Skip to main content

Denver Broncos | News

Beating the Odds


ENGLEWOOD, Colo. –As a senior in high school, he led the state with 123 tackles. As a senior in college, he led the Big 12 with 124 stops.

He attended the NFL Scouting Combine and sat in front of the television waiting to see which NFL team he'd suit up for on Sundays.

On the surface, linebacker Steven Johnson followed the same path to the NFL as the majority of his counterparts.

A deeper look shows that Johnson's path, however, was far from typical.

After leading the state of Pennsylvania with 123 tackles in 2005, Johnson received offers to schools that included West Chester University, Millersville, the University of Delaware and Villanova.

Wanting to play at the Division I level, Johnson decided to enroll in prep school at Wyoming Prep Seminary in Wilkes-Barre, Pa., with the hopes of eventually landing a scholarship offer from a Division I program. There, he tore his ACL and MCL just four games into the 2006 season and any chances of a scholarship offer seemed to disappear.

After the injury, coaches told him his chances of playing again were slim and recommended he reset his goals to the Division II or Division I-AA level.

"I had to spend a lot of time rehabbing," Johnson said. "My trainers initially told me they didn't know if I could play the game again, but I fought back. My dad went and found the best doctor he could find and I've been good ever since."

Instead of listening to the advice of his former coach and trainers, Johnson pulled out his computer and emailed the recruiting coordinator at Kansas that he'd been in touch with before the injury.

"Kansas was the only school that gave me an opportunity to walk on," he said. "If it wasn't for them, I don't know where I would be. I'm just grateful that it worked out the way it did."

With Kansas being the only Division I school to show interest, Johnson enrolled in classes in Lawrence, Kan., and spent the 2007 season rehabbing his knee injury. Cleared to re-join the team on the field in 2008, Johnson appeared in two games for the Jayhawks as a freshman in 2008.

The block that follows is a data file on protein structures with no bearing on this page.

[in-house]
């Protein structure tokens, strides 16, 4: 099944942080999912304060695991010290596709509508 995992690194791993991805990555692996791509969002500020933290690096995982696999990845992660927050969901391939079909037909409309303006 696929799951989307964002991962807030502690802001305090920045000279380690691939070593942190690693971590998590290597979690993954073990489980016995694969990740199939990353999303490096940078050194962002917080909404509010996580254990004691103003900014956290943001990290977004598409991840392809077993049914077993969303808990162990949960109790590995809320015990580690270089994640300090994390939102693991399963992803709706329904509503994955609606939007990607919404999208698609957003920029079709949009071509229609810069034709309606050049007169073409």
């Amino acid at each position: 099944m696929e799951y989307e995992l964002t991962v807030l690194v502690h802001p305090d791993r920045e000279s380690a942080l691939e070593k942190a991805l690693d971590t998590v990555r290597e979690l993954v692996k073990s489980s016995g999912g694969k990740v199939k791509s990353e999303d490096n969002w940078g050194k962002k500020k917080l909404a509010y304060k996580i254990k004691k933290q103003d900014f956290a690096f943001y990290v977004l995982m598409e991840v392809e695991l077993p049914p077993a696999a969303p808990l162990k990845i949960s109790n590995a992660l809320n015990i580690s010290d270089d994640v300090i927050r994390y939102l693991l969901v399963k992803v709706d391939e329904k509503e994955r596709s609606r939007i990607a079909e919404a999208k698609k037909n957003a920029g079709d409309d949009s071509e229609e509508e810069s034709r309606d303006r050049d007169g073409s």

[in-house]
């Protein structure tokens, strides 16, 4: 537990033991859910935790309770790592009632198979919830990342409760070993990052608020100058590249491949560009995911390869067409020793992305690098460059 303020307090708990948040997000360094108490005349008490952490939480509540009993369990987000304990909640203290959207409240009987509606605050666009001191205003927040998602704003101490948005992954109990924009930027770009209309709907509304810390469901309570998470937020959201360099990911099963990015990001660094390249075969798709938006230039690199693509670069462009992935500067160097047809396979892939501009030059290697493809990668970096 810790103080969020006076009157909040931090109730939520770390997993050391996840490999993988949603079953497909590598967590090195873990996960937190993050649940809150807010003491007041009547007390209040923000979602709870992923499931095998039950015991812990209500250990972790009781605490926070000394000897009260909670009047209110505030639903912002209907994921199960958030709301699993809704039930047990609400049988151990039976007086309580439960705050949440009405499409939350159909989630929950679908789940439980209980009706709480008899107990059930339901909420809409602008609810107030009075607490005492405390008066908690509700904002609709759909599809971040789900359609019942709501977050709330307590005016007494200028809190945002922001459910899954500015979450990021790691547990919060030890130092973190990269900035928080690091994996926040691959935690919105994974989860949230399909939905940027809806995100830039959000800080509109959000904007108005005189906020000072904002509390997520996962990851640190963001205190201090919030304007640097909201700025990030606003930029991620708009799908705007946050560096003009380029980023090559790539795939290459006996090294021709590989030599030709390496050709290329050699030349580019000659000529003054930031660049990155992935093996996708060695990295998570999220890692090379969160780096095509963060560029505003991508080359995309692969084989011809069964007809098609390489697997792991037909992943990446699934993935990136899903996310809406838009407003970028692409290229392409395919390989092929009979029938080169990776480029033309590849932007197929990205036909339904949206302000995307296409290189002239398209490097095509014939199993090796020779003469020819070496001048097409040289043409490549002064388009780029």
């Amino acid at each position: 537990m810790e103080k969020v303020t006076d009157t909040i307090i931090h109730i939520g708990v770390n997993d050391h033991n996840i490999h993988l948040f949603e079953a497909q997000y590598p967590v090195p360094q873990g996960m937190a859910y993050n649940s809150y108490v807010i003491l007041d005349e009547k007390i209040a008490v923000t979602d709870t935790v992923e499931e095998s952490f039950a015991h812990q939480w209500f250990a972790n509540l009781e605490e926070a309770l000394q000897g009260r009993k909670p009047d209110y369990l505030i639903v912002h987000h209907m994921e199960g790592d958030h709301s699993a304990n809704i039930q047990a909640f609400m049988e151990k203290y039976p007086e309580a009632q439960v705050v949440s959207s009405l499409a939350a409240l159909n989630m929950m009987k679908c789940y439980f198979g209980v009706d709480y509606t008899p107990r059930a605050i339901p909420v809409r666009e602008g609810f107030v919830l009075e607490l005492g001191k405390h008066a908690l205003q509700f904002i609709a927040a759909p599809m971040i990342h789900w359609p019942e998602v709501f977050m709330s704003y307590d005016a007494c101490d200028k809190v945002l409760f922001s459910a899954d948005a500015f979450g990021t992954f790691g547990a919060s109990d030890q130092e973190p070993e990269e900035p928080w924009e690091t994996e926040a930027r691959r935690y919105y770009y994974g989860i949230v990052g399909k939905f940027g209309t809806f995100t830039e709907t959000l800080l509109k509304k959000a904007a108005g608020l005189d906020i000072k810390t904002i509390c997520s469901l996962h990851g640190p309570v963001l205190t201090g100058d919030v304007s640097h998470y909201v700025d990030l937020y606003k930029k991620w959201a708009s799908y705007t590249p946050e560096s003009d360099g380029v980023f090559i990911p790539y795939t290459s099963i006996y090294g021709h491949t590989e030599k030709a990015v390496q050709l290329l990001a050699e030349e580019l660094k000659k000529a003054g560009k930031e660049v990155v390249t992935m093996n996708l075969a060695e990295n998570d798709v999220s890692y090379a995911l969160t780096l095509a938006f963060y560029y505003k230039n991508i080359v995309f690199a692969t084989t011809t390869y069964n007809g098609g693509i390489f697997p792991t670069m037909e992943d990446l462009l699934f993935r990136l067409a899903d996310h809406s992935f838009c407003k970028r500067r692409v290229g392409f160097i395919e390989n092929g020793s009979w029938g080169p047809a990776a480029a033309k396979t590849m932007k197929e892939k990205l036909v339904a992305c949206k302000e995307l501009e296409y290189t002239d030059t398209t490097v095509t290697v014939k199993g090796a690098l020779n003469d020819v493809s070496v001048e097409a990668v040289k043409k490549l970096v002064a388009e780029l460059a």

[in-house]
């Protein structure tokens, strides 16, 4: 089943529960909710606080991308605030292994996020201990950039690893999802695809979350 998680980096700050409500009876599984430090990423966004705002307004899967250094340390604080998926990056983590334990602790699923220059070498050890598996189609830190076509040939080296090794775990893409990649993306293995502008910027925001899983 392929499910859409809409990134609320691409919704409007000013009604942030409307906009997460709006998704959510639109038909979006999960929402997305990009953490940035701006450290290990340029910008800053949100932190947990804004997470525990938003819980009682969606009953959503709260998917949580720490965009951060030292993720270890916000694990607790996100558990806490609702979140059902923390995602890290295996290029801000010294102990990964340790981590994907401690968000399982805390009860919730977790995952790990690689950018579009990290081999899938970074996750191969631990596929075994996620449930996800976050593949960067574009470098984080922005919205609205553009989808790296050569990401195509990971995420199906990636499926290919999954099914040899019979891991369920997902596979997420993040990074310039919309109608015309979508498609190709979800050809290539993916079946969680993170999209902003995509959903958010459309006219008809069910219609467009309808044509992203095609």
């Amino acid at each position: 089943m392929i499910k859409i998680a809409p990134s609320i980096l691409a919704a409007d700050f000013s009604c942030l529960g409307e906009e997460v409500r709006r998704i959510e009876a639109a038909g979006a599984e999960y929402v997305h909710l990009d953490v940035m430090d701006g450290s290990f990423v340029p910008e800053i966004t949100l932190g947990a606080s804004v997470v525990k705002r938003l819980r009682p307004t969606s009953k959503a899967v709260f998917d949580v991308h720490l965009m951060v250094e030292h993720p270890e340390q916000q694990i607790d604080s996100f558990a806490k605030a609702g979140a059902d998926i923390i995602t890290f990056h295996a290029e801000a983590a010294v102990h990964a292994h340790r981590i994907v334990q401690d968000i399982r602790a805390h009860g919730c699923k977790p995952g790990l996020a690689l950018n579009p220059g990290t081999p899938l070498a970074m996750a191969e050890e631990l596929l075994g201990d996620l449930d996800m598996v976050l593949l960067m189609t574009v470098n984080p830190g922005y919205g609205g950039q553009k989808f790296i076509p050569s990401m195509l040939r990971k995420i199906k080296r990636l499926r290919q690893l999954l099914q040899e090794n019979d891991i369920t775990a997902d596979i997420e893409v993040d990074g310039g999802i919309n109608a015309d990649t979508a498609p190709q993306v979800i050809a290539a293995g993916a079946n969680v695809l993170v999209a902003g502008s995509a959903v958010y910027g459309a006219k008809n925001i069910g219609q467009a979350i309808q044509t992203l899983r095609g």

As his knee and confidence grew stronger, so did his impact on the field.

Johnson played 10 games and made nine tackles as a reserve linebacker and special teams contributor as a sophomore. It was during that sophomore season that Kansas Head Coach Mark Mangino pulled Johnson aside just before the scholarship deadline and told the walk-on that he'd be put on scholarship.

"It was right in the middle of practice, so everybody was clapping with joy and tapping me on the helmet to say congratulations," Johnson told the Big 12 Conference website. "I just wanted to take a second and cry but it was during practice and we were about to start hitting, so I knew I had to snap out of it."

Not having to worry about how he and his family would continue paying for college, Johnson was able to focus on football.

It paid off, as Johnson continued to climb up the depth chart and emerged as a starter when the 2010 season came around. He opened all 12 games for the Jayhawks and led the team with 95 tackles.

The next season, he was elected a team captain and registered double-digit tackles in 8-of-12 games to lead the Big 12 with 124 on the season.


Hoping to continue his career at the next level, Johnson eagerly awaited an invitation to the combine. When it didn't come, Johnson decided to take matters into his own hands again and contact the combine officials.

"I guess I was originally on the bubble," he said. "I was calling them just to see if I was going to get invited. They said they'd get back to me and they did – I was one of the guys that had an opportunity to go."

Despite his success at Kansas, Johnson wasn't sure when – or if – he'd be drafted. As in the past, he was just hoping that somebody would give him a chance to prove himself.

"I originally thought I was going to get drafted," Johnson said. "But, the chips fell the way they did and I was undrafted. It was just more of a chip on my shoulder."

As late rounds of the draft came and went, Johnson remained on his couch, still without a team.

At the end of the draft, Johnson's phone finally rang. And it kept ringing. Johnson estimated that around 10 different teams called him in the hopes of signing him as a college free agent.

While he was mulling those offers, his phone rang again.

This time it was his former roommate and teammate at Kansas, Broncos cornerback Chris Harris.

"I called him and told him the coaches wanted him and they were interested in him," Harris said. "I knew they would give him an opportunity to come in and make the team. That's all you can ask for."

Harris had been in Johnson's position a year ago when he joined Denver as a college free agent. Harris not only played his way onto the team's opening-day roster, but emerged as the club's nickel back midway through the season.

Harris' success gave Johnson the confidence that he'd get a fair chance to showcase his abilities in Denver.